President Obama Supports Natural Gas Exports

Before you go, we thought you'd like these...
Before you go close icon

Earlier this month, President Obama said the U.S. will probably become a net exporter of natural gas by the close of this decade, hinting that his administration will support additional liquefied natural gas export projects from the United States.  

That prospect now looks more likely, as the administration on Friday cleared the way for the Freeport LNG project -- a $10 billion facility on Quintana Island, Texas and partly owned by ConocoPhillips , Dow Chemical , and Osaka Gas -- to export gas to countries that don't have a free-trade agreement with the United States. That makes it only the second such project to receive the Department of Energy's stamp of approval.

The first was Cheniere Energy's Sabine Pass terminal in Louisiana, which was given the green light back in 2011. In total, the DOE has received more than two dozen applications for permits to export LNG to non-free-trade nations -- a group that includes China, India, Japan, and members of the European Union.


In deciding whether to approve additional projects, the DOE conceded that it would take into account "market developments" at the end of the year, most likely referring to a potential rise in U.S. gas prices as a result of more ventures being approved. The department said it will assess the remaining applications in the order they were received.  

LNG opponents and advocates
With U.S. natural gas production still hovering near record highs, the Obama administration is reconsidering how the domestic glut of shale gas can provide the U.S. with greater energy security and diplomatic leverage. Freeport's approval suggests that the administration views natural gas exports as a net positive to the U.S. economy and may be likely to approve more projects in the months and years ahead.

But not everybody shares that view. Dow Chemical and Alcoa , both of which have energy-intensive operations and have benefited from cheap domestic gas, are two companies actively urging the Obama administration to reject further LNG exports, which, they argue, would lead to higher gas prices, eroding their new-found competitive advantage.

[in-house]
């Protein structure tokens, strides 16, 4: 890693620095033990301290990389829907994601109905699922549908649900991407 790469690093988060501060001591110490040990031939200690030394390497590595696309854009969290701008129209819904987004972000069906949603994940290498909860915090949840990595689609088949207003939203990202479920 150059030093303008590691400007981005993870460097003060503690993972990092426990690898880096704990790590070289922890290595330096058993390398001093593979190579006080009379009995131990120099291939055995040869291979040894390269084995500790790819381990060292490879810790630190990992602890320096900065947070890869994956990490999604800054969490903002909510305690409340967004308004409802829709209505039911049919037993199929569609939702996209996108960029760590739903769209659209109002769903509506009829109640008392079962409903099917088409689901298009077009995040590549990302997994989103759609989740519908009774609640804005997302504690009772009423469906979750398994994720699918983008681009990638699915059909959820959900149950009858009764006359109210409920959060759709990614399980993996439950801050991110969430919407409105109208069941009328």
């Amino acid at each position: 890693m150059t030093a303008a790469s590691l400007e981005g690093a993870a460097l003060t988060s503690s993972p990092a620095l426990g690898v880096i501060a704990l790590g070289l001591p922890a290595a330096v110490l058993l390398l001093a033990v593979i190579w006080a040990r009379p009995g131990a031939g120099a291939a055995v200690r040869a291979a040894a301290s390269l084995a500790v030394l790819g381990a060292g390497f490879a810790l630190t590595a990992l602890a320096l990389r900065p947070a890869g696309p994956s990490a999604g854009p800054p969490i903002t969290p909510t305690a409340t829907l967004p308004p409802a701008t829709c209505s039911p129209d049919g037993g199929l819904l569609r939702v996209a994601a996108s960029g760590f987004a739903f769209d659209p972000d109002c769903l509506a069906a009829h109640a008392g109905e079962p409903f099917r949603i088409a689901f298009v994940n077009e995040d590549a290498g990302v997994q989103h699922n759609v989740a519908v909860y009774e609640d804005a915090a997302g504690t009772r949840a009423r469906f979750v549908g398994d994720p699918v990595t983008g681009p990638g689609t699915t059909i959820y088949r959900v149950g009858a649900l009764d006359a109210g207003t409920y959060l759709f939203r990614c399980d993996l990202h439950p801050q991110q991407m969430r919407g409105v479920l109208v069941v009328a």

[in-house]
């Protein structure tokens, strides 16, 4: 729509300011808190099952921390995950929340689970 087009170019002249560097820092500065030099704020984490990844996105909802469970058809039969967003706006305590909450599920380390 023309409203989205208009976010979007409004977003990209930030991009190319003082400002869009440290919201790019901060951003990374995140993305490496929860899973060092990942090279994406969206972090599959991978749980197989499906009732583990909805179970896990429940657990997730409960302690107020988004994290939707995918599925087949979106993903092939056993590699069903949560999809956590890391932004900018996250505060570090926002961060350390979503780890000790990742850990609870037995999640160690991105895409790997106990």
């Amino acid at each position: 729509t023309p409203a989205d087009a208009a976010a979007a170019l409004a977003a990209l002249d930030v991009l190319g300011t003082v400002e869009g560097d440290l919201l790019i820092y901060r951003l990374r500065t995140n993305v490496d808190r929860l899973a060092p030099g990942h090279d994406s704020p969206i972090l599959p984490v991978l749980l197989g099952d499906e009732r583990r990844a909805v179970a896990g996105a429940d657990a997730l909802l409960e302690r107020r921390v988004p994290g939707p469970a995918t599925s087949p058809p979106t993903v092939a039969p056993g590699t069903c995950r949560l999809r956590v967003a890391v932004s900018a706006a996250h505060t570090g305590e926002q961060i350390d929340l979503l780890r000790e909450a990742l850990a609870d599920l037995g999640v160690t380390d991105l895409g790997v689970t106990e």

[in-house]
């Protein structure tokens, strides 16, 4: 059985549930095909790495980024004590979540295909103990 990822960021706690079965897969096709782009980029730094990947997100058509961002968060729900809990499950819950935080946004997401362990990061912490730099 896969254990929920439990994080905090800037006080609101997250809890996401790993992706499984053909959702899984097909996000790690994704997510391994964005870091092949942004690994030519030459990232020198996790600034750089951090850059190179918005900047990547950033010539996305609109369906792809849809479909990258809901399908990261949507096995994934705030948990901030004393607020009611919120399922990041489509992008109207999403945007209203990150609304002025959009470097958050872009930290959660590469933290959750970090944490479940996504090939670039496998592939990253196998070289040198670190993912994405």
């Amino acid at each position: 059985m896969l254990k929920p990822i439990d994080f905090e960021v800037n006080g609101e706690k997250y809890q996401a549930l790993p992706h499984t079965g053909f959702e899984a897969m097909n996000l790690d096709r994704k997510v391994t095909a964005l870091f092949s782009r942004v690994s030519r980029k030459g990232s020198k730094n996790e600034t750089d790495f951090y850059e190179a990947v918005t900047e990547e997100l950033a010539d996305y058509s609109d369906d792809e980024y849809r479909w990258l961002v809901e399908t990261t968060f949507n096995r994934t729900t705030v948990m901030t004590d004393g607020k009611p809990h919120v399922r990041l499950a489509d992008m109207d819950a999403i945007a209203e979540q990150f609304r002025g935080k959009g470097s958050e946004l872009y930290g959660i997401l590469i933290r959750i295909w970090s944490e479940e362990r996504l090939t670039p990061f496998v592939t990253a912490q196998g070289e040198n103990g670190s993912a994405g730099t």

On the other hand, federal officials find it hard to justify rejecting LNG exports, on the grounds that it would send a contradicting message to other nations about U.S. support for free trade, according to the Financial Times.

U.S. natural gas producers, many of which have languished over the past few years because of depressed gas prices, are also pushing for more LNG export projects to be approved because it would provide them with new and lucrative foreign outlets for their product. For instance, exporting gas to Japan -- where the fuel costs four times as much as it does in the U.S. -- stands out as one of the most profitable opportunities for U.S. companies.

Other major U.S. corporations have also voiced their support for LNG exports. For instance, General Electric Vice Chairman John Rice has said that, though the company would benefit from cheap domestic natural gas, it backs gas exports because "in the long run we think it's in our interest and every other competitive company on a global scale to have a level playing field."

What do you think? Are natural gas export projects in the nation's best interest? Or should we keep our abundant gas resources to ourselves?

If more LNG export projects are approved, as looks likely, many believe that domestic natural gas prices could rise sharply. As the nation's second-largest natural gas producer, Chesapeake Energy would be a major beneficiary of higher gas prices. While debt-related challenges continue to cast a dark cloud of uncertainty over the company's future, few would question the superb quality of Chesapeake's remaining oil and gas assets. For many investors, the important question is whether Chesapeake's current share price reflects the true value of its assets. To answer that question and to learn more about Chesapeake and its enormous potential, you're invited to check out The Motley Fool's brand-new premium report on the company. Simply click here now to access your copy, and as an added bonus, you'll receive a full year of key updates and expert guidance as news continues to develop.

The article President Obama Supports Natural Gas Exports originally appeared on Fool.com.

Fool contributor Arjun Sreekumar has no position in any stocks mentioned. The Motley Fool owns shares of General Electric and has options on Chesapeake Energy. Try any of our Foolish newsletter services free for 30 days. We Fools don't all hold the same opinions, but we all believe that considering a diverse range of insights makes us better investors. The Motley Fool has a disclosure policy.

Copyright © 1995 - 2013 The Motley Fool, LLC. All rights reserved. The Motley Fool has a disclosure policy.

Read Full Story

Want more news like this?

Sign up for Finance Report by AOL and get everything from business news to personal finance tips delivered directly to your inbox daily!

Subscribe to our other newsletters

Emails may offer personalized content or ads. Learn more. You may unsubscribe any time.

From Our Partners